You Won't Part Me From My Make Up... But Why Does That Mean We Should Tolerate Sexual Harassment Any Longer?

27/05/2016 11:26 | Updated 27 May 2016

Last Saturday, Grace Dent caused a bit of a stir on my Twitter timeline with this article. At first, I passed it off as clickbait. But on reflection, after reading the article again, I concluded that the point that Dent is very clumsily making is that feminism has bigger battles to fight. And I get it. I get the point that feminism has so many big issues to deal with. I've seen the challenges faced by a friend in being a woman running a motorbike garage. I work in a sector where, although mostly staffed by women, men are still more likely to be better paid and reach positions of management. Try working daily in healthcare with the indomitable woman interviewed here for the Huffington Post last year; I get it, I really do. And like Dent, I hold my own views on the campaign regarding high heels, and on make-up (long story short - heels bad, make up good! - But I won't criticise anyone else for what they think on this as the point is it's an individual choice. But then Dent further states her disdain for people arguing against groping at gigs, because "getting titted (sic) up wildly in the melee at the Glasgow Barrowlands really was the best part" for her. To belittle the experience of women, like myself, who have experienced sexual harassment at gigs is something I don't get, won't ever get and can't ever be okay with.

Fast forward 24 hours and I go online and I find the artwork for a campaign initiated by myself being shared by one of my idols, Frank Turner, and this campaign being the subject of a blog he has written, after being contacted by numerous people saying they had experienced harassment at his last London gig. That's numerous people at one gig, at one single venue; one night only. If numerous people at one gig at one single venue are reporting this as an issue, then surely this isn't something we should be taking lightly?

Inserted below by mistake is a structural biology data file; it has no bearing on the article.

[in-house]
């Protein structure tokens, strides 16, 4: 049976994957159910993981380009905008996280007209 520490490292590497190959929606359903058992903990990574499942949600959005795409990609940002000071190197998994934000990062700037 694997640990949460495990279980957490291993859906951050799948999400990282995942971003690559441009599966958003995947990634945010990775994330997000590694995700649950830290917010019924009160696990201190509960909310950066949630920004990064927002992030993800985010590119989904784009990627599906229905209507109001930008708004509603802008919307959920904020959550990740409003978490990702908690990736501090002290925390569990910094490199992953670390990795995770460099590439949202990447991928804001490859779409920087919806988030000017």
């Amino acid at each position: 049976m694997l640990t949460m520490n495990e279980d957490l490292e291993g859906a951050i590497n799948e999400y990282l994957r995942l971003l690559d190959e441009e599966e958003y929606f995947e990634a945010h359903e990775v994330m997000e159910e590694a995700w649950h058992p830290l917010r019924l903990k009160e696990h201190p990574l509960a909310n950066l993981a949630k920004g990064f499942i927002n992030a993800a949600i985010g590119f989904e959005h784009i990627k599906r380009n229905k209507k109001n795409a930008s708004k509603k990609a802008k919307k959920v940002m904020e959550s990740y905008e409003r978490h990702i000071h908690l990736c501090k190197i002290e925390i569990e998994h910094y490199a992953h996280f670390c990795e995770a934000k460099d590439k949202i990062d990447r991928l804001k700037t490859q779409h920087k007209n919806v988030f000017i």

I'm glad to read that Dent doesn't seem to be affected by what happened to her at gigs in her teenage years. But for the women who have contacted Frank Turner, Safe Gigs for Women and Girls Against since their inception who aren't okay with what happened to them, if 'millennial feminism' has given them a voice then how can anyone think this is a bad thing? Many of the women contacting Safe Gigs for Women have asked that their anonymity be ensured. But being able to give anyone a voice so they can make sense of such a trauma is key in challenging and eradicating this kind of behaviour for good. And if, in doing this, allies such as Frank Turner and Slaves are made, then our success in uniting gig goers, venues and bands and artists to challenge sexual harassment in our music, at our gigs can only be increased. As Frank said in his blog, gigs should be "welcoming places, where everyone can relax, enjoy themselves, be part of the show, make friends". Because after all, isn't that what everything should ever really be about?